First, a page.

You might associate the title of the queen with a royal life; however, that's not the case when it comes to bees. Believe it or not, being the queen doesn't make her the ruler or decision-maker. The queen is responsible for maintaining the colony's population, and she's the most important bee in the hive. Dive into what you need to know about queen bees to understand daily life within the beehive.
There's Only One
There's only one queen in every hive, and she's the most essential member of the colony. You might be wondering how to distinguish the queen from the other bees, and the good news is that she has distinct features.
- The largest in size
- Shiny, hairless back
- Long, light-colored legs
Aside from these features, many beekeepers have their own system to differentiate the queen from the workers. An easy way to make her stand out is to mark her with bright-colored paint.
She Lays up to 2,000 Eggs Each Day
As previously mentioned, the queen is responsible for keeping the colony's population afloat. She maintains population growth by laying up to 2,000 eggs each day! This equates to roughly one egg every 43 seconds, which keeps her very busy. Her eggs are about half the size of one rice grain, and they're all equal in size.
Although queens are the only females that can mate to create fertilized eggs, the worker bees can also lay eggs. These eggs are unfertilized; as a result, they become drones, which are male bees. On the other hand, fertilized eggs are similar, but they can become workers or queens based on their diet.
The Royal Diet and Fight
When the colony gets too large, the bees prepare to split into two groups. One group will leave the hive and find a new place to live. With that in mind, they need a new queen to stay with the existing hive. While the workers feed all larvae the royal jelly for the first few days, they choose a few to continue eating the royal diet and switch the rest to traditional honey and pollen.
Those that eat the royal jelly during their entire development become queens. Even though only one will become the queen of the hive, they choose more than one larva to ensure at least one is solid and viable. Consequently, the newly hatched queen will sting her unhatched rivals to kill them and become the one and only queen, or they will fight to the death if two queens hatch at once.
She Can Fly, But…
Although the queen doesn't leave the hive as much as the worker bees, she can fly. However, since her primary role in the colony is to lay eggs, she's usually too heavy and swollen to fly. She doesn't need to leave the hive or fly often, as her attendants take care of her every need. In spite of that, she does leave the beehive a total of two times in her lifetime.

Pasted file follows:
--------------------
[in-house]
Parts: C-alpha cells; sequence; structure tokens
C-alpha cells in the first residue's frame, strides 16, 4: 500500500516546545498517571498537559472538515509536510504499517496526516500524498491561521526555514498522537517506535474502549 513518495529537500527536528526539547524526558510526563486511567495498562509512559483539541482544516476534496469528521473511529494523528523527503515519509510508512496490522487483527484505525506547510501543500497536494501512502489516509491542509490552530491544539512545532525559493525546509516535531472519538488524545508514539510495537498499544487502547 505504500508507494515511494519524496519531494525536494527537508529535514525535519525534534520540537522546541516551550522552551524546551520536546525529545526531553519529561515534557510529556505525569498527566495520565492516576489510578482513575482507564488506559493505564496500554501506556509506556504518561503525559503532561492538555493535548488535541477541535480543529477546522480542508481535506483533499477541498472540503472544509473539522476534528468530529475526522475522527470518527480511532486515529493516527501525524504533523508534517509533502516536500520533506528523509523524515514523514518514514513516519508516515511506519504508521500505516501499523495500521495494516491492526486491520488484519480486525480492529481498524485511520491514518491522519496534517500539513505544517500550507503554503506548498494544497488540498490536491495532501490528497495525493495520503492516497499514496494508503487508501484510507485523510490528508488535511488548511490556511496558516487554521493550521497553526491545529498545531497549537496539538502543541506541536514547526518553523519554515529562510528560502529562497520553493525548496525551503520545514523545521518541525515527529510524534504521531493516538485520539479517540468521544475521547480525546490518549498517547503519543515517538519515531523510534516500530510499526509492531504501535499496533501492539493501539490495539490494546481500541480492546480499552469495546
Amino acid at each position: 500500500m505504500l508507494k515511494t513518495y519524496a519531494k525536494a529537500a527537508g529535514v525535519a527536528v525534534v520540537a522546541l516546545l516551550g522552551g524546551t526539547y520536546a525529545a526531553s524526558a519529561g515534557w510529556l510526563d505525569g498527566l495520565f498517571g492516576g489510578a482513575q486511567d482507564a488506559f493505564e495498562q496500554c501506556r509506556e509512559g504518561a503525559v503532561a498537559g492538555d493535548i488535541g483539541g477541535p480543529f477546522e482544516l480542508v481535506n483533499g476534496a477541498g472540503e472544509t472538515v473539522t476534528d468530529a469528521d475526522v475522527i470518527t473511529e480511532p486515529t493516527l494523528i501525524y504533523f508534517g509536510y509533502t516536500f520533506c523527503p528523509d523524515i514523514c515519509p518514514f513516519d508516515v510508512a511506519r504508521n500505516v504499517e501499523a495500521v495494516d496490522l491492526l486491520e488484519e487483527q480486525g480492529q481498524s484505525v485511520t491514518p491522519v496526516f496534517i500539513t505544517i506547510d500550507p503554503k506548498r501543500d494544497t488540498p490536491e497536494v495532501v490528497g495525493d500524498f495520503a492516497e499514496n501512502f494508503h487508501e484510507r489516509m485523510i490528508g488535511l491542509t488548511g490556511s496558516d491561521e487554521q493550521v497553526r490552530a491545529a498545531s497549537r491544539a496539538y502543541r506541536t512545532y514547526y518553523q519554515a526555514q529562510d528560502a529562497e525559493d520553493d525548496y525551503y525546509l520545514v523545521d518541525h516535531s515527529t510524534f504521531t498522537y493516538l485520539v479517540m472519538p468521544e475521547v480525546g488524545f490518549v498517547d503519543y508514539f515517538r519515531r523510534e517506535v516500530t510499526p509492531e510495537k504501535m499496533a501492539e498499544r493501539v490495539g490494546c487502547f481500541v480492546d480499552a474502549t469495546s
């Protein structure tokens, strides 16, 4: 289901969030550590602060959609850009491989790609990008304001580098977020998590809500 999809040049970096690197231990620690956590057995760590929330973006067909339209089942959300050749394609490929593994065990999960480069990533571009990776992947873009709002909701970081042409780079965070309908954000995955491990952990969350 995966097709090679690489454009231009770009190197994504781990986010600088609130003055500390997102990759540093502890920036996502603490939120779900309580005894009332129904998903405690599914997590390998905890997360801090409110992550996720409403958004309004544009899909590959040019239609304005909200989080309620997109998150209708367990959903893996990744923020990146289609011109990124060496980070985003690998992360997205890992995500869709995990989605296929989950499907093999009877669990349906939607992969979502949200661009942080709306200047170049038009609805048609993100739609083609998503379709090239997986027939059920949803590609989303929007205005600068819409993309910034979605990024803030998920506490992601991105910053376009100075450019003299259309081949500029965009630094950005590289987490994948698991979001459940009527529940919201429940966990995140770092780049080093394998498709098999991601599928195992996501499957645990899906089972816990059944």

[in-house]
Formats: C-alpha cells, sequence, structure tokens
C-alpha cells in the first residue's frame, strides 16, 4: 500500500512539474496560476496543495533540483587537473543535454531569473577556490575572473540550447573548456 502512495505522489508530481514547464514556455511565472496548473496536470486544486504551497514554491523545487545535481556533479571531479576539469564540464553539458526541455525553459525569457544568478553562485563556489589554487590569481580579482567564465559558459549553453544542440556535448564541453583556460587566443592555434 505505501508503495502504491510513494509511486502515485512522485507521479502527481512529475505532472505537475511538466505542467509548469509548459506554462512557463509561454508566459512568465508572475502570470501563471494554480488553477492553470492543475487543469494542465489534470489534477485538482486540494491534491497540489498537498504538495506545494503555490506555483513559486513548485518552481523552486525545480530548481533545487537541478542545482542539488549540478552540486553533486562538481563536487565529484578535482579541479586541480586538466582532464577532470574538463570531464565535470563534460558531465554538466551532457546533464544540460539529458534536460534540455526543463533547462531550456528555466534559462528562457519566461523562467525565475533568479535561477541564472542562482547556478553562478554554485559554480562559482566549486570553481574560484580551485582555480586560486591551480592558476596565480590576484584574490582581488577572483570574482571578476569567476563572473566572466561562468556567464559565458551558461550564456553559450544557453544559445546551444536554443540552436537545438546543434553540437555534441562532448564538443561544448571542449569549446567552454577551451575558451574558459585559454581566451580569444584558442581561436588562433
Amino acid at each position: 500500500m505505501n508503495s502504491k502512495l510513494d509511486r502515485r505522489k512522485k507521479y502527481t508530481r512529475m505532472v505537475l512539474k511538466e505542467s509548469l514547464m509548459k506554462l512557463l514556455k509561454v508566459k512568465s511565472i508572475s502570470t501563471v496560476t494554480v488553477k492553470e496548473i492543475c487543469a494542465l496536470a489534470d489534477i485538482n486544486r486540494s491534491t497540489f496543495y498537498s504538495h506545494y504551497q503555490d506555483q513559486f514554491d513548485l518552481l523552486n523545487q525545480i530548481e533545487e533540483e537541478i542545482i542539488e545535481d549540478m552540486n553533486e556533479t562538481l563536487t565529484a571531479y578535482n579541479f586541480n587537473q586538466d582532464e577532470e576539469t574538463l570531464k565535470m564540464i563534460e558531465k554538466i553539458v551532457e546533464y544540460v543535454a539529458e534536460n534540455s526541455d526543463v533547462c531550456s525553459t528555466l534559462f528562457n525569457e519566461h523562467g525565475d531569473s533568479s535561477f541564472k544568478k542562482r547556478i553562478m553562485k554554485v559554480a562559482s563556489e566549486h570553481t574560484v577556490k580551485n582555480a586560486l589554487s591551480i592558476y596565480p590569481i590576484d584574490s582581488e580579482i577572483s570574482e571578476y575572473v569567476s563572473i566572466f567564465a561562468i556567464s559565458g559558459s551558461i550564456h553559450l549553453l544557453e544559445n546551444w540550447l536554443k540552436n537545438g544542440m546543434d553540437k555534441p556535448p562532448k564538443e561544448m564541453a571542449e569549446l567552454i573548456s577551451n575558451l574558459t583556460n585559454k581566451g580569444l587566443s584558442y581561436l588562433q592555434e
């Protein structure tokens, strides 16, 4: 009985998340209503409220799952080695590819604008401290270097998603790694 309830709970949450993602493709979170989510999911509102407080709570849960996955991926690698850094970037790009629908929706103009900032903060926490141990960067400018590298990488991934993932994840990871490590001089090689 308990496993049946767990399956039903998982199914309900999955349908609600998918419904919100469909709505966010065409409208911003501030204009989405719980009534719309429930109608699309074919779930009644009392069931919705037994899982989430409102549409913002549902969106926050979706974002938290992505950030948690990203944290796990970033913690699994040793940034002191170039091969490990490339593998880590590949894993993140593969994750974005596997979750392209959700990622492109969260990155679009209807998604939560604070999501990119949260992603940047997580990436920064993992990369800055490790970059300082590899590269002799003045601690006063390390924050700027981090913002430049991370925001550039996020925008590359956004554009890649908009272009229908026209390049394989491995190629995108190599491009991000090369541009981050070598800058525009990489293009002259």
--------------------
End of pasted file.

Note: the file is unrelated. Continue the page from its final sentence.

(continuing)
The new queen will only be able to lay unfertilized eggs, which will become drone bees unless she becomes fertile. She will leave the hive starting 3-5 days after emerging from her cell to mate with drone bees from other colonies and become fruitful and productive.
The other instance in which the queen will leave the hive is swarming. During a swarm, about half the workers will stay in the existing beehive, and the other half will take the queen and find a new place to live. Ultimately, swarming is how the colony reproduces.
To prepare for this phenomenon, the workers will start developing a new queen and prepare the current queen for flight. As previously mentioned, the queen is usually too heavy to fly; therefore, her attendants start feeding her a reduced diet to thin her out and slow her egg production for the move.
Queens Don't Make Decisions
In most cases, being the queen makes you all-powerful; on the other hand, being the queen bee isn't as glamorous as it sounds. In fact, the queen doesn't make any decisions for the hive, and she simply lays fertilized eggs. In all reality, the worker bees make the decisions for the colony and take good care of their queen so she can continue producing eggs.
One and Done
That's right! The queen bee is the only one who can mate, but she only mates for a certain period of her life. While she couples with more than one drone during this time, she has one chance to collect as much sperm as possible.
A queen's lifespan depends on the amount of genetic material she collects during her mating flights, and she stores the sperm in a particular organ that she pulls from to lay eggs for the remainder of her life. She can't mate again once she runs out of material; unfortunately, the colony must then replace her.
The Colony Can't Survive Without Her
The main thing you should understand about queen bees is that the colony can't survive without her. Without her, the population within the hive drops because she isn't there to replenish it. In fact, there is an immediate lull in the colony's health if the queen is sick, dies, or runs out of genetic material to produce fertilized eggs.
If something does happen to the queen, the workers immediately begin their plan to replace her to avoid the colony's demise. As a beekeeper, you can assist in protecting your hive's safety and livelihood by purchasing VSH queen bees for sale and replacing the queen as soon as possible.
Understanding the world of bees is incredibly fascinating. What you need to know about queen bees is that they are the key to keeping their colonies afloat, and their lives consist of eating a royal diet and laying eggs to boost the bee population.
While you might've thought the queen was a ruthless ruler before, it should be clear to you now that she's the mother of the hive rather than the leader. Put simply: the colony can't survive without their mother.